UK Army To Extend Life of Challenger 2; New Tank Too Costly
LONDON — Deciding that purchasing a new main battle tank would be too expensive, the British Army will likely stick with what has long been its plan A and proceed with a Challenger 2 life extension project (LEP) starting early next year, the Ministry of Defence said.
“During the concept phase of CR2 Life Extension Project (LEP) all options, from do nothing to buying a new tank, have been considered. As it stands, the manufacture and costs of a new main battle tank make it unlikely that the Army would seek this option. CR2 will be taken forward and the LEP is scheduled to enter the assessment phase in early 2016,” an MoD spokesman said.
Challenger 2 was essentially sidelined in the 2010 strategic defense and security review (SDSR), with the number of operational tanks slashed and capabilities allowed to atrophy. The question of how to keep Challenger 2 viable was given new impetus by the re-emergence of Russia as a strategic threat and the appearance of the new T-14 Armata main battle tank at a Moscow military parade in April.
The admission that a new tank was probably beyond the reach of the Army follows a recent media report that said the Army was considering such a move.
Industry responded to an LEP request for information from the MoD last year and later followed that up with a rough order of magnitude on pricing.
Lockheed Martin UK, one of the contractors that responded to the request, said it expects a prequalification questionnaire to emerge next month.
Other contractors that responded to the information request last year included BAE Systems, General Dynamics UK and Kraus-Maffei Wegmann
British Army boss Gen. Sir Nick Carter, speaking at September's DSEI show, admitted the Challenger 2 is showing its age.
“We certainly have issues with the tank we have at the moment and we should be in no doubt that if we don’t do something about it some of the obsolescence built into it will be challenging. How we deal with it is still in discussion,” he said.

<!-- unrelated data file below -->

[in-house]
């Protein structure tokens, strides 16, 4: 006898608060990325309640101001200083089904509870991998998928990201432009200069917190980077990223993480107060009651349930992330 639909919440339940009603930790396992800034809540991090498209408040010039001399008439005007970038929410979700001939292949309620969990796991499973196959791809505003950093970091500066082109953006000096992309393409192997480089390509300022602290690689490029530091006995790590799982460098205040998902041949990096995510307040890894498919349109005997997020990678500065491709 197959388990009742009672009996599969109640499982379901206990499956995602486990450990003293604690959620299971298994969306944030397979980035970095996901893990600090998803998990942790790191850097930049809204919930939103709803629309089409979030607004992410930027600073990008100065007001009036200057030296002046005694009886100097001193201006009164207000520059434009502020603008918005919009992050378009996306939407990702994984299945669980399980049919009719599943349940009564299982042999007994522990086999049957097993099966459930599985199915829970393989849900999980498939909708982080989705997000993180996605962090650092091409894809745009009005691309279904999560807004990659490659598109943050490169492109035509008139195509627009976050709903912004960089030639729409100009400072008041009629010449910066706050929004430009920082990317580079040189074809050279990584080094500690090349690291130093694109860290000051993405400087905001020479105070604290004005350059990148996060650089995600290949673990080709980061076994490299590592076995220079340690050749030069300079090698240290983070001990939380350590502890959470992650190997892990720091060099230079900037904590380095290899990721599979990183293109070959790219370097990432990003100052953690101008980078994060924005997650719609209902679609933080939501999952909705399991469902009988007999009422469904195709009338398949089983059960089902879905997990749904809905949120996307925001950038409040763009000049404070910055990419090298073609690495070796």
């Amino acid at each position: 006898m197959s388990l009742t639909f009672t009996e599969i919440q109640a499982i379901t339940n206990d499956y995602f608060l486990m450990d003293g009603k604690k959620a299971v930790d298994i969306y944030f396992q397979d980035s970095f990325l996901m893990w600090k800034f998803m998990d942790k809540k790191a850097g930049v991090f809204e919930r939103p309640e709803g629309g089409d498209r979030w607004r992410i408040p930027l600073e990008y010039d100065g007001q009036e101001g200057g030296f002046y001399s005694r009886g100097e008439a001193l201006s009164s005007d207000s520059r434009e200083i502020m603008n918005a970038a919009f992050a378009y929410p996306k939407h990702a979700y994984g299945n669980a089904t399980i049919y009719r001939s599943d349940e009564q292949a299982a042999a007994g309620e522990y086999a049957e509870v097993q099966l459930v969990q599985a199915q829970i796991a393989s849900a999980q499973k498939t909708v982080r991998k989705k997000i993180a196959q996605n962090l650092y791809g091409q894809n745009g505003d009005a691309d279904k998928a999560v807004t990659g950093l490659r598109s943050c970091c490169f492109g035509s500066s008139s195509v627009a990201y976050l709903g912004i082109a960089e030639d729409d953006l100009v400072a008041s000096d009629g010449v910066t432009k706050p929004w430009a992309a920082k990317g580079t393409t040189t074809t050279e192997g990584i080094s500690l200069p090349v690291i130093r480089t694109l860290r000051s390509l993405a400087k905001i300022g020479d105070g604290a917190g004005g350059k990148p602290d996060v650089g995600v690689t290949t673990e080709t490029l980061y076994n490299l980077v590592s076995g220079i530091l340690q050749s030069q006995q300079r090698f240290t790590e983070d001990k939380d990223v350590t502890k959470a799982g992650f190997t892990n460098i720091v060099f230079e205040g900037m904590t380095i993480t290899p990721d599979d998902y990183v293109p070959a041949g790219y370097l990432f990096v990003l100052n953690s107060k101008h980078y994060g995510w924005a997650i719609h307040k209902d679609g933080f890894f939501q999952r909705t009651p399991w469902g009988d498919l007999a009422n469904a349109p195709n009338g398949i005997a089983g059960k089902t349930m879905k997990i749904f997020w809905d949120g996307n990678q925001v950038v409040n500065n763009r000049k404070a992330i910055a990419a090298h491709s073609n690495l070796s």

The MoD has insisted the LEP would only resolve aging issues and not be a capability upgrade, but analysts wonder whether more now needs to be done.
Ben Barry, the senior fellow for land warfare at the International Institute for Strategic Studies think tank in London, said conditions have changed since the SDSR of 2010.
“In the light of world circumstances now, rather than 2010, the need for an upgrade of Challenger 2 becomes more important,” he said.
Challenger 2 is just one of a number of programs the British are looking to modernize armored vehicle capabilities.
Except for new vehicles rushed to British forces in Afghanistan to combat Taliban bombs, the past decade has largely failed to deliver what the British Army would have hoped for to build armored vehicle capabilities with several key programs falling by the wayside.
Many of those urgent operational requirement purchases have now been taken into the core equipment program.
But new programs are coming through, including the Multi Role Vehicle — Protected (MRV-P), the Mechanised Infantry Vehicle (MIV) and a Royal Marines replacement for their BV206 all-terrain vehicles.
The eight-wheel-drive MIV is the Army's priority and Carter said the program would be launched shortly.
Barry said it was an important program to give the British the sort of balanced force of tracked and wheeled armored vehicles the US, France and other respectable armies have.